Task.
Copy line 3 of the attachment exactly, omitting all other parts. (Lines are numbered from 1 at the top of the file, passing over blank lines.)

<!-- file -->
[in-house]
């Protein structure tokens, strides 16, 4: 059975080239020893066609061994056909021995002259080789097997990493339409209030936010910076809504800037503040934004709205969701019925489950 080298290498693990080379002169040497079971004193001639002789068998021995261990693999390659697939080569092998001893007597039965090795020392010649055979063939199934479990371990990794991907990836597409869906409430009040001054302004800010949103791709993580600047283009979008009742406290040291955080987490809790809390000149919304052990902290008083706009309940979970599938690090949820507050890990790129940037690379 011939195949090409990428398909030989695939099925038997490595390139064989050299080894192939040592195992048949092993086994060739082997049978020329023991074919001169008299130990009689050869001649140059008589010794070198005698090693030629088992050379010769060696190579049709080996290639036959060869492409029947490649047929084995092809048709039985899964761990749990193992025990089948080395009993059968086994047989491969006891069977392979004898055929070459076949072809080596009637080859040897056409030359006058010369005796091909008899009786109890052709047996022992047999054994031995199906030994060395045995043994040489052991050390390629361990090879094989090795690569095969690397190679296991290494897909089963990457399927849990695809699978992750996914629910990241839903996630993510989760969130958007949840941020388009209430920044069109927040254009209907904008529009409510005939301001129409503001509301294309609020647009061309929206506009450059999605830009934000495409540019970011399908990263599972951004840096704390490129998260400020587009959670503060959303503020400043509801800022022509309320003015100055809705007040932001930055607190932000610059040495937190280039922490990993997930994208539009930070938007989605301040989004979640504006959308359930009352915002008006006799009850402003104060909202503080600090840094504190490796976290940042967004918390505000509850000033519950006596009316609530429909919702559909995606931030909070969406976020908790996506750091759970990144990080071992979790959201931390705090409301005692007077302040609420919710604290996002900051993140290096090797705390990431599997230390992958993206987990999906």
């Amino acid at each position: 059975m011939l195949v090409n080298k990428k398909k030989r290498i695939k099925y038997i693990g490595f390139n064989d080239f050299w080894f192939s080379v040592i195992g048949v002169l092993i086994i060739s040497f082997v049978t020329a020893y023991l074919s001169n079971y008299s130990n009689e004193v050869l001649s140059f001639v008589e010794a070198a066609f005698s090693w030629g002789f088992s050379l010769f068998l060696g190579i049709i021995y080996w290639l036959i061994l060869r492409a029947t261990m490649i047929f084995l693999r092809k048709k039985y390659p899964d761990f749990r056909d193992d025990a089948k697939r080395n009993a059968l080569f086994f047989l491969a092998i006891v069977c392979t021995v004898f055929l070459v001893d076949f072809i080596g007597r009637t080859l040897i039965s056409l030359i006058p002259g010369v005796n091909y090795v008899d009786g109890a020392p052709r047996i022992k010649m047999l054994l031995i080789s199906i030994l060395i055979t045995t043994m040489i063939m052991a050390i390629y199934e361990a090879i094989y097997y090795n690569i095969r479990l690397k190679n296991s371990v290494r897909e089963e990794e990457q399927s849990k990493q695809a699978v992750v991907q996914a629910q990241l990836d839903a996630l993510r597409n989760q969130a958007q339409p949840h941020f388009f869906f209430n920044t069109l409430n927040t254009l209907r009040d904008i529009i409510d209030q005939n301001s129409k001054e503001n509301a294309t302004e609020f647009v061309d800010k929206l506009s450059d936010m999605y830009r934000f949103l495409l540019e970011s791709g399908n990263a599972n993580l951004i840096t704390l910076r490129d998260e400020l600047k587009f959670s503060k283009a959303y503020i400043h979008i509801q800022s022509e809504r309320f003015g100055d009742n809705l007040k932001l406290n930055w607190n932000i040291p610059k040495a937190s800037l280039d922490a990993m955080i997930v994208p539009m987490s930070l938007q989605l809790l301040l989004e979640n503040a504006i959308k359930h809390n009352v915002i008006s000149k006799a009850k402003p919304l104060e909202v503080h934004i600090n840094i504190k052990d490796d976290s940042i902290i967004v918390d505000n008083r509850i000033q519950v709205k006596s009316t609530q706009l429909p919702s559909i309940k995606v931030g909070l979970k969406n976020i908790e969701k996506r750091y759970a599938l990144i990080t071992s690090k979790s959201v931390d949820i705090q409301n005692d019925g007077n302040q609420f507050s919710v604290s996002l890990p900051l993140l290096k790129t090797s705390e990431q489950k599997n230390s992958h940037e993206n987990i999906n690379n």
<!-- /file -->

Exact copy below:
């Amino acid at each position: 059975m011939l195949v090409n080298k990428k398909k030989r290498i695939k099925y038997i693990g490595f390139n064989d080239f050299w080894f192939s080379v040592i195992g048949v002169l092993i086994i060739s040497f082997v049978t020329a020893y023991l074919s001169n079971y008299s130990n009689e004193v050869l001649s140059f001639v008589e010794a070198a066609f005698s090693w030629g002789f088992s050379l010769f068998l060696g190579i049709i021995y080996w290639l036959i061994l060869r492409a029947t261990m490649i047929f084995l693999r092809k048709k039985y390659p899964d761990f749990r056909d193992d025990a089948k697939r080395n009993a059968l080569f086994f047989l491969a092998i006891v069977c392979t021995v004898f055929l070459v001893d076949f072809i080596g007597r009637t080859l040897i039965s056409l030359i006058p002259g010369v005796n091909y090795v008899d009786g109890a020392p052709r047996i022992k010649m047999l054994l031995i080789s199906i030994l060395i055979t045995t043994m040489i063939m052991a050390i390629y199934e361990a090879i094989y097997y090795n690569i095969r479990l690397k190679n296991s371990v290494r897909e089963e990794e990457q399927s849990k990493q695809a699978v992750v991907q996914a629910q990241l990836d839903a996630l993510r597409n989760q969130a958007q339409p949840h941020f388009f869906f209430n920044t069109l409430n927040t254009l209907r009040d904008i529009i409510d209030q005939n301001s129409k001054e503001n509301a294309t302004e609020f647009v061309d800010k929206l506009s450059d936010m999605y830009r934000f949103l495409l540019e970011s791709g399908n990263a599972n993580l951004i840096t704390l910076r490129d998260e400020l600047k587009f959670s503060k283009a959303y503020i400043h979008i509801q800022s022509e809504r309320f003015g100055d009742n809705l007040k932001l406290n930055w607190n932000i040291p610059k040495a937190s800037l280039d922490a990993m955080i997930v994208p539009m987490s930070l938007q989605l809790l301040l989004e979640n503040a504006i959308k359930h809390n009352v915002i008006s000149k006799a009850k402003p919304l104060e909202v503080h934004i600090n840094i504190k052990d490796d976290s940042i902290i967004v918390d505000n008083r509850i000033q519950v709205k006596s009316t609530q706009l429909p919702s559909i309940k995606v931030g909070l979970k969406n976020i908790e969701k996506r750091y759970a599938l990144i990080t071992s690090k979790s959201v931390d949820i705090q409301n005692d019925g007077n302040q609420f507050s919710v604290s996002l890990p900051l993140l290096k790129t090797s705390e990431q489950k599997n230390s992958h940037e993206n987990i999906n690379n």